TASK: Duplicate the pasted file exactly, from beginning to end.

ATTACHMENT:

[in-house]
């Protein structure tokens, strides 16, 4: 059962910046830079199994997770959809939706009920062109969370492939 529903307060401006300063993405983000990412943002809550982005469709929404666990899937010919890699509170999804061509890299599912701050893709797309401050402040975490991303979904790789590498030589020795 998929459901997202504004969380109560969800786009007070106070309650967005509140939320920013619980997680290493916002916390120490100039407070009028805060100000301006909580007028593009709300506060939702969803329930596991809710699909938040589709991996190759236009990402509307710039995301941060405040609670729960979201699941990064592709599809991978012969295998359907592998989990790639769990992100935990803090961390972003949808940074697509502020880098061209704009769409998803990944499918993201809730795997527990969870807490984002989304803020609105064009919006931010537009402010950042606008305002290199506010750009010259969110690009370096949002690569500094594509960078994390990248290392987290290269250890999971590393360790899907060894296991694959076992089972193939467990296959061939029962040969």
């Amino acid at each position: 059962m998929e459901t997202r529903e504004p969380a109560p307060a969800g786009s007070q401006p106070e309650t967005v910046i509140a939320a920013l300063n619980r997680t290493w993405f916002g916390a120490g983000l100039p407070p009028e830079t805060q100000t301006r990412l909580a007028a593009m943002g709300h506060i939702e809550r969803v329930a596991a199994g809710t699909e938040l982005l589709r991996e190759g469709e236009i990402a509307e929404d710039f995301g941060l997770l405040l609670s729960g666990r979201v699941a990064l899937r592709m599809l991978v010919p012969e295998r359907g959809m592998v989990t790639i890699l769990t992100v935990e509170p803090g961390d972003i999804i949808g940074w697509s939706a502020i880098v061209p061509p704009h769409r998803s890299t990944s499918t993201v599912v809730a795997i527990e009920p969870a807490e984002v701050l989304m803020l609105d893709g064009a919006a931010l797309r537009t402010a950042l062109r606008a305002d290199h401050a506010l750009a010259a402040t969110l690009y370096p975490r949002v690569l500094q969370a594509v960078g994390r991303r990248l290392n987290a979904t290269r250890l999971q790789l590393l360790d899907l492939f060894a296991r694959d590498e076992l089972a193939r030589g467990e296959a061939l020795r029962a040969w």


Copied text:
[in-house]
């Protein structure tokens, strides 16, 4: 059962910046830079199994997770959809939706009920062109969370492939 529903307060401006300063993405983000990412943002809550982005469709929404666990899937010919890699509170999804061509890299599912701050893709797309401050402040975490991303979904790789590498030589020795 998929459901997202504004969380109560969800786009007070106070309650967005509140939320920013619980997680290493916002916390120490100039407070009028805060100000301006909580007028593009709300506060939702969803329930596991809710699909938040589709991996190759236009990402509307710039995301941060405040609670729960979201699941990064592709599809991978012969295998359907592998989990790639769990992100935990803090961390972003949808940074697509502020880098061209704009769409998803990944499918993201809730795997527990969870807490984002989304803020609105064009919006931010537009402010950042606008305002290199506010750009010259969110690009370096949002690569500094594509960078994390990248290392987290290269250890999971590393360790899907060894296991694959076992089972193939467990296959061939029962040969």
């Amino acid at each position: 059962m998929e459901t997202r529903e504004p969380a109560p307060a969800g786009s007070q401006p106070e309650t967005v910046i509140a939320a920013l300063n619980r997680t290493w993405f916002g916390a120490g983000l100039p407070p009028e830079t805060q100000t301006r990412l909580a007028a593009m943002g709300h506060i939702e809550r969803v329930a596991a199994g809710t699909e938040l982005l589709r991996e190759g469709e236009i990402a509307e929404d710039f995301g941060l997770l405040l609670s729960g666990r979201v699941a990064l899937r592709m599809l991978v010919p012969e295998r359907g959809m592998v989990t790639i890699l769990t992100v935990e509170p803090g961390d972003i999804i949808g940074w697509s939706a502020i880098v061209p061509p704009h769409r998803s890299t990944s499918t993201v599912v809730a795997i527990e009920p969870a807490e984002v701050l989304m803020l609105d893709g064009a919006a931010l797309r537009t402010a950042l062109r606008a305002d290199h401050a506010l750009a010259a402040t969110l690009y370096p975490r949002v690569l500094q969370a594509v960078g994390r991303r990248l290392n987290a979904t290269r250890l999971q790789l590393l360790d899907l492939f060894a296991r694959d590498e076992l089972a193939r030589g467990e296959a061939l020795r029962a040969w």